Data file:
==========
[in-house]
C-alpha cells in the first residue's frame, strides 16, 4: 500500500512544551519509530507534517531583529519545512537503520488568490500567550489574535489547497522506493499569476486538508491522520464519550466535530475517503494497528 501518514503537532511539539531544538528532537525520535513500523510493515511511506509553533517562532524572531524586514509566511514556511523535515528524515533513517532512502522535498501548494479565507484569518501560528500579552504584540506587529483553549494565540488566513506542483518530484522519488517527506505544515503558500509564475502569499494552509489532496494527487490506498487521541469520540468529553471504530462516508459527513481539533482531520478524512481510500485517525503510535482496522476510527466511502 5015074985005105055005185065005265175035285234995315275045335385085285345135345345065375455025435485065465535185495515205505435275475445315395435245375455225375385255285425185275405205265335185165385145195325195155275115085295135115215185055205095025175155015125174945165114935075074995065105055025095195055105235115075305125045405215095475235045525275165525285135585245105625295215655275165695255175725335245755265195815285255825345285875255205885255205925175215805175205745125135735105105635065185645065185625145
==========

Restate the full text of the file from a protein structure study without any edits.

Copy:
[in-house]
C-alpha cells in the first residue's frame, strides 16, 4: 500500500512544551519509530507534517531583529519545512537503520488568490500567550489574535489547497522506493499569476486538508491522520464519550466535530475517503494497528 501518514503537532511539539531544538528532537525520535513500523510493515511511506509553533517562532524572531524586514509566511514556511523535515528524515533513517532512502522535498501548494479565507484569518501560528500579552504584540506587529483553549494565540488566513506542483518530484522519488517527506505544515503558500509564475502569499494552509489532496494527487490506498487521541469520540468529553471504530462516508459527513481539533482531520478524512481510500485517525503510535482496522476510527466511502 5015074985005105055005185065005265175035285234995315275045335385085285345135345345065375455025435485065465535185495515205505435275475445315395435245375455225375385255285425185275405205265335185165385145195325195155275115085295135115215185055205095025175155015125174945165114935075074995065105055025095195055105235115075305125045405215095475235045525275165525285135585245105625295215655275165695255175725335245755265195815285255825345285875255205885255205925175215805175205745125135735105105635065185645065185625145